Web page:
This album is marked by the interaction between John Lee Hooker and his guitar-playing cousin Earl. Earl, who succumbed to illness in 1970, was a fine bluesman in his own right, possessing a formidable slide technique. Many are unaware that the two often performed together, and the band that accompanies John Lee here also backed Earl frequently. The opening cut, then, a slow 12-bar number called "The Hookers" is not about ladies of the evening, but rather about the gentlemen in question.
Heard here less than a year before his death, Earl still sounds frisky and versatile, often utilizing a funky wah-wah style without ever descending into the psychedelic excesses that plagued so many late-'60s electric blues albums. One of the most effective cuts is "Lonesome Mood," a low-key, one-chord stomper in the classic John Lee mold, where Earl's wah-wah guitar meshes with Johnny Walker's organ and Jefferey Carp's harmonica to create a subtly shifting, sensuously undulating web of sound over which John Lee works his hoodoo. On IF YOU MISS 'IM, John Lee definitely benefits from keeping it in the family.
Two classic Hooker LPs, all digitally re-mastered, 22 solid slabs of dark, leathery, brooding nostalgia. This is the electric blues at its very roots. If there’s still anyone out there reading this magazine who hasn’t at least one Hooker album in their collection, then you’re still a long way from qualifying as a blues aficionado. So this is a good place to start. This stripped-bare, one man and a growling electric guitar (on most tracks) music is the stuff those guys who fled the south for the auto production lines in the north used to listen to.
This Soul Jam release presents one of Hooker's most difficult to find albums on CD, the eponymous John Lee Hooker. It was originally released in 1962 by the Fantasy Records' subsidiary Galaxy label. The album includes a selection of hard-to-find recordings taped with his electric guitar during different sessions in the 1950s, all of them produced by Bernard Besman, the man who helped define Hooker's recorded sound, which has often relied upon heavy walking beats, boogies, and an eerie atmosphere. In addition to the original masterpiece, this remastered collector's edition also contains 8 bonus tracks from the same period.
BGO Records has released two early ‘70s albums by the legendary John Lee Hooker. While admittedly not his best albums, they both still show this man did more than play the blues, he lived them. On these offerings, Hooker pumped out a slow moving steam engine of blues music that never picks up too much speed, yet keeps things chooglin’ along just fine.
When this two-LP set was initially released in January 1971, Canned Heat was back to its R&B roots, sporting slightly revised personnel. In the spring of the previous year, Larry "The Mole" Taylor (bass) and Harvey Mandel (guitar) simultaneously accepted invitations to join John Mayall's concurrent incarnation of the Bluesbreakers…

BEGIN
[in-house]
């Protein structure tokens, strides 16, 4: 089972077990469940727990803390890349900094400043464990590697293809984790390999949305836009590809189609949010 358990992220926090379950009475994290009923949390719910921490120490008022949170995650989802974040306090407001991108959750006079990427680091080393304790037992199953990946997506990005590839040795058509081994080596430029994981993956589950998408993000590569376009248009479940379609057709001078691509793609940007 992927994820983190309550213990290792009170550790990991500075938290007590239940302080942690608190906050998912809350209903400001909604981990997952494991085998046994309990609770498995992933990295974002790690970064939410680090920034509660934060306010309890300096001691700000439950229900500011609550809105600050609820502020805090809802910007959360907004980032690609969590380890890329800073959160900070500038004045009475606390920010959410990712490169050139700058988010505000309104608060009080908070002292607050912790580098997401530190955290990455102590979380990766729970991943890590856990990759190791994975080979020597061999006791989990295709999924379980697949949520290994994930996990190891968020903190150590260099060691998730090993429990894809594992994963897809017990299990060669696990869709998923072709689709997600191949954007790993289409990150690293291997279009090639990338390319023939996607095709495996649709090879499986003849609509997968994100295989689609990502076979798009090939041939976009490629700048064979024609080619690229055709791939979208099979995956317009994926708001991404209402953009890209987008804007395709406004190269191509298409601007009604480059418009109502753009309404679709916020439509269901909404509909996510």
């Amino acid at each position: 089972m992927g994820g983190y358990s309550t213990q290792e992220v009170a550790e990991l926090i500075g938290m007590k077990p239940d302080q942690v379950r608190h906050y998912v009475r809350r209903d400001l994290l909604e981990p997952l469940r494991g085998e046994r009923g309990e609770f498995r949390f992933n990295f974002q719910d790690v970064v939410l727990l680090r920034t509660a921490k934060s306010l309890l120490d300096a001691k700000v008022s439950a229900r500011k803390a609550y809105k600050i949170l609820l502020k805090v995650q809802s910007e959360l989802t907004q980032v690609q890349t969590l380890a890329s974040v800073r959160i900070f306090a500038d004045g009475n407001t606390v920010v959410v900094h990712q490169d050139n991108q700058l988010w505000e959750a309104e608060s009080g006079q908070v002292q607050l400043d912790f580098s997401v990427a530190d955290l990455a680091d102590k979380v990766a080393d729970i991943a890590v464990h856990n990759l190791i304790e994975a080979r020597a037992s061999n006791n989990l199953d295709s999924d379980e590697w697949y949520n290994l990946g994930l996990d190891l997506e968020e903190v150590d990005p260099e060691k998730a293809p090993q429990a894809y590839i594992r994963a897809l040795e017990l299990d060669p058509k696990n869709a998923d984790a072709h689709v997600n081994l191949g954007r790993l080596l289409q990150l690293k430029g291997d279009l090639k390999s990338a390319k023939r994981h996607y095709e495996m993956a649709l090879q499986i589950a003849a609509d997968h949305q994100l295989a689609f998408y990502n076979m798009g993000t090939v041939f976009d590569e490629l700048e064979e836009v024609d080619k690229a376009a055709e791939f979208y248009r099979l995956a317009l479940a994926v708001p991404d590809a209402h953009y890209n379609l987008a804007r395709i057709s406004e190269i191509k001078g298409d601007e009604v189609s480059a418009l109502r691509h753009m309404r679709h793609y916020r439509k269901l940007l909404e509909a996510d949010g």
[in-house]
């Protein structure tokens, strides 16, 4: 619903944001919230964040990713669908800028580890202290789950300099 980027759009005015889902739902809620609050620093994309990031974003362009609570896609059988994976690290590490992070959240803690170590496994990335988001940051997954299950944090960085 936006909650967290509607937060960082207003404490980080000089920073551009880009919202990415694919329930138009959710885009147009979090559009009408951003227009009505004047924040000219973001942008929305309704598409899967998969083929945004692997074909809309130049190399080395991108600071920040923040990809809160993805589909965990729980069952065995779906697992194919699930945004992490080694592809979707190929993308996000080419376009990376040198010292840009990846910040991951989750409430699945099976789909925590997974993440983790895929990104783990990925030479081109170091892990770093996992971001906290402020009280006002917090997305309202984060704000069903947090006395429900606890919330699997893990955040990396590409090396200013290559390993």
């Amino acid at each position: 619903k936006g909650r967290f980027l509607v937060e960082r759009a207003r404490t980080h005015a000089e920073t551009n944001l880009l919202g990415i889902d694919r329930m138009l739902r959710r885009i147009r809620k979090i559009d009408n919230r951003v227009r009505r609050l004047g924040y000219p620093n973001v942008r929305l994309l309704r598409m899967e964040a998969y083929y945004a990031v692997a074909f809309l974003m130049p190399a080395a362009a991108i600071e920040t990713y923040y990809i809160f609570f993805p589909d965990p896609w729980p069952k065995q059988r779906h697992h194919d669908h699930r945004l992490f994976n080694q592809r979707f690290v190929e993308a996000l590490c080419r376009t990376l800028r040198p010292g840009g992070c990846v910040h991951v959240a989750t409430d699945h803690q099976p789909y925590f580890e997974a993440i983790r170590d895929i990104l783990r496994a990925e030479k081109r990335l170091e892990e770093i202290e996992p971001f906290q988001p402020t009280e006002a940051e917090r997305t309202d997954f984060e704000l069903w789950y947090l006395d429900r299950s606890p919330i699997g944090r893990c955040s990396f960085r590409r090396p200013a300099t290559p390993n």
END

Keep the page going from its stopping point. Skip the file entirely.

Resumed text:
Two classic Vee-Jay albums from blues master John Lee Hooker! One of the great blues collections of the post-World War II era. John Lee Hooker developed a “talking blues” style that became his trademark. Though similar to the early Delta tradition, his metrically free approach and unique sound would make him a staple of the Detroit blues tradition. Often called the “King of the Boogie”, Hooker’s driving, rhythmic approach to guitar playing has become an integral part of the blues.
Hooker 'n Heat is a double album released by blues legend John Lee Hooker and blues-rock band Canned Heat in early 1971. It was the last studio album to feature harmonica player, guitarist and songwriter Alan Wilson, who died in September 1970 from a drug overdose. The photo on the album cover was taken after Wilson's death, but his picture can be seen in a frame on the wall behind John Lee Hooker. Guitarist Henry Vestine was also missing from the photo session. The person standing in front of the window, filling in for Henry, is the band's manager, Skip Taylor. Careful examination of the photo reveals that Henry's face was later added by the art department. It was the first of Hooker's albums to chart, reaching number 78 in the Billboard charts.
Specialty Profiles album by John Lee Hooker was released Aug 29, 2006 on the Specialty label. John Lee Hooker recorded for many record labels during his long career. Specialty Profiles songs But this sampling of some of his Specialty sides finds him at his best, on tracks like his much-recorded "Boogie Chillen No.2," the simmering "I'm Mad," the brooding "Nothin' But Trouble," and the risque "Grinder Man." Featuring many solo cuts (the artist's idiosyncratic timing defeated most accompanists), these quality sides display Hooker in his prime.
Don't Turn Me From Your Door comprises a set of 1953 sessions that were originally released in 1963 and later in 1972, under the title Detroit Special. Despite its twisted historical background, this is fine, first-rate Hooker. A few tracks feature the support of guitarist/vocalist Eddie Kirkland, a few others, an unnamed bassist, but this is pretty much pure John Lee Hooker – just him and a guitar, running through a set of spare, haunting blues that include such tracks as "Blue Monday" and "Stuttering Blues." There are none of his best-known tracks on the album, but it's one of his most consistent original records.
1999 album from Britain's godfather of blues rock. 13 tracks, including 'White Line Fever' and 'Bad Dream Catcher'. Features guest appearances from John Lee Hooker, Ernie Watts and Coco Montoya.